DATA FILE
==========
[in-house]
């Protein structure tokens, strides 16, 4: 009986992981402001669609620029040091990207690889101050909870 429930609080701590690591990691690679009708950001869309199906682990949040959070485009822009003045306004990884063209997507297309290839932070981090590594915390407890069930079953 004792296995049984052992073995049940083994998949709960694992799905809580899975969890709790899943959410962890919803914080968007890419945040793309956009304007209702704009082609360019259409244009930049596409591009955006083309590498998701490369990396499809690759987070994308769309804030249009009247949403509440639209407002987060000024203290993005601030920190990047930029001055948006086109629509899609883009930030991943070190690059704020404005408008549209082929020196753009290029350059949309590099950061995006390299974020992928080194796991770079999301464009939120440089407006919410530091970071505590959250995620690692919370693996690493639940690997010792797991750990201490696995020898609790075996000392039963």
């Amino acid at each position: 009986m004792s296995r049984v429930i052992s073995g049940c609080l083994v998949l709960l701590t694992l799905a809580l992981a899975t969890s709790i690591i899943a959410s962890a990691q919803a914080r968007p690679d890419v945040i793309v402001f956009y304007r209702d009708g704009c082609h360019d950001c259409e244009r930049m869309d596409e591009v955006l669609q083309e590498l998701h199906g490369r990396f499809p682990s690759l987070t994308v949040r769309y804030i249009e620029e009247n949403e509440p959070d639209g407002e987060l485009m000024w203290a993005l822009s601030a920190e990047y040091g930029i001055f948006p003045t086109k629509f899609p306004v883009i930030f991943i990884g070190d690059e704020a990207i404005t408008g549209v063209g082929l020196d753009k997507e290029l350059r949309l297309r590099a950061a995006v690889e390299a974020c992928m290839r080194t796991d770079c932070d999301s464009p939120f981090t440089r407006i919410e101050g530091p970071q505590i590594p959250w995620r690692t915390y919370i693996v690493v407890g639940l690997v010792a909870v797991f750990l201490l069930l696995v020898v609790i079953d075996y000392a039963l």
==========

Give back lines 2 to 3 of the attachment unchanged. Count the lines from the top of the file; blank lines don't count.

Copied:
């Protein structure tokens, strides 16, 4: 009986992981402001669609620029040091990207690889101050909870 429930609080701590690591990691690679009708950001869309199906682990949040959070485009822009003045306004990884063209997507297309290839932070981090590594915390407890069930079953 004792296995049984052992073995049940083994998949709960694992799905809580899975969890709790899943959410962890919803914080968007890419945040793309956009304007209702704009082609360019259409244009930049596409591009955006083309590498998701490369990396499809690759987070994308769309804030249009009247949403509440639209407002987060000024203290993005601030920190990047930029001055948006086109629509899609883009930030991943070190690059704020404005408008549209082929020196753009290029350059949309590099950061995006390299974020992928080194796991770079999301464009939120440089407006919410530091970071505590959250995620690692919370693996690493639940690997010792797991750990201490696995020898609790075996000392039963």
């Amino acid at each position: 009986m004792s296995r049984v429930i052992s073995g049940c609080l083994v998949l709960l701590t694992l799905a809580l992981a899975t969890s709790i690591i899943a959410s962890a990691q919803a914080r968007p690679d890419v945040i793309v402001f956009y304007r209702d009708g704009c082609h360019d950001c259409e244009r930049m869309d596409e591009v955006l669609q083309e590498l998701h199906g490369r990396f499809p682990s690759l987070t994308v949040r769309y804030i249009e620029e009247n949403e509440p959070d639209g407002e987060l485009m000024w203290a993005l822009s601030a920190e990047y040091g930029i001055f948006p003045t086109k629509f899609p306004v883009i930030f991943i990884g070190d690059e704020a990207i404005t408008g549209v063209g082929l020196d753009k997507e290029l350059r949309l297309r590099a950061a995006v690889e390299a974020c992928m290839r080194t796991d770079c932070d999301s464009p939120f981090t440089r407006i919410e101050g530091p970071q505590i590594p959250w995620r690692t915390y919370i693996v690493v407890g639940l690997v010792a909870v797991f750990l201490l069930l696995v020898v609790i079953d075996y000392a039963l």